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Illegal access to data a serious threat to Africa

Christopher Tredger
By Christopher Tredger
Johannesburg, 30 Jun 2023

Cyber attacks on businesses in three key technology hubs  Kenya, South Africa and Zambia, have increased by 76%. 

This is according to research released yesterday by cloud and security services provider Liquid C2.

The Cassava Group company warned that illegal access to data remains the biggest cyber security threat to businesses in Africa as it shared the findings of its latest cyber security report ‘The Evolving Cyber Security Landscape in Africa in 2022’.

Kenyan businesses reported an 82% increase in cyber attacks, while South African and Zambian businesses recorded a 62% increase.

According to the report, the top method of attack used by cyber criminals was through e-mail, using phishing or spam attacks (61%), with attacks through compromised passwords (48%) and data breaches (44%) being the second and third most common.

Companies participating in the research said most  breaches (61%) occurred as a result of remote or hybrid working.

Conflicting perception

Liquid’s report states that businesses have expressed confidence in their security mitigation processes and investments, but also concern over email a-ttacks, data breaches and malware.

An excerpt from the report reads: “… on the one hand, companies know that the threats have become more sophisticated and capable, but on the other, they believe they’ve done enough to protect against them. The reason for this conflict is that they feel they have done more to support security than in the past but are aware that there remain threats that they should be concerned about that may yet result in significant business impact in the future."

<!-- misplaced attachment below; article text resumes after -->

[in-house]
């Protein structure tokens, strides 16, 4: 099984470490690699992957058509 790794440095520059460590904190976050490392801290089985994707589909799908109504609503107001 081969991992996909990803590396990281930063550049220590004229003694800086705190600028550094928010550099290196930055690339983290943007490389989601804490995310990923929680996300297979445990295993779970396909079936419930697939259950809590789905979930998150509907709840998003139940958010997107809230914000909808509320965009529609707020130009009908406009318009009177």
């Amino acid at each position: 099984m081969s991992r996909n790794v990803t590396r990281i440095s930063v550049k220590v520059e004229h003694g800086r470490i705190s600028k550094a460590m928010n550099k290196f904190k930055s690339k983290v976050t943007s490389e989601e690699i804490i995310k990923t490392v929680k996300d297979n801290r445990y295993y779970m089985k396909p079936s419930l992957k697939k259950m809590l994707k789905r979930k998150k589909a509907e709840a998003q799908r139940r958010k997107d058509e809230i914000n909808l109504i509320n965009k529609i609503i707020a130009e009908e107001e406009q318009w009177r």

David Behr, CEO of Liquid C2, says, “The biggest concern emerging from this report is that companies are saying that they've put a lot more cyber security controls in place. With threats evolving faster than security systems, companies cannot afford to get complacent. The report highlights that businesses must be consistently vigilant about the ever-evolving cyber crime landscape and the methods malicious actors use to breach cyber security measures. As the report shows, complacency is a luxury no one can afford."

Richard Muthua, executive head, cloud and cyber security at Liquid Kenya, says 72% of respondents are concerned about hacking and unauthorised access to their organisation’s information systems and assets. Access to, and control of, data residing in the cloud and the requisite visibility, as well as exposure to risk because of the hybrid working model, are dominant issues.

Shuko Chunga, country executive head, Liquid Zambia, says 93% of Zambian business identified e-mail attacks like phishing and spam as the biggest cyber security threats.

Skills and spend

Chunga adds that in the emerging cyber security market, the demand for skills remains high and there is limited supply.

The research also pointed out the challenge of compliance with regulation as many businesses struggle to align their security positions with regulatory demands.

Behr adds, "The research highlights that over half of all large enterprises in the three countries were victims of a successful cyberattack, with 90% of them being Kenyan businesses. Increasingly sophisticated methods like Cybercrime-as-a-Service (CaaS) are becoming more popular in Africa, meaning businesses can no longer rely on outdated technologies and processes.”

Liquid executives believe there will be an increase in spend on cyber security within the markets covered in the report.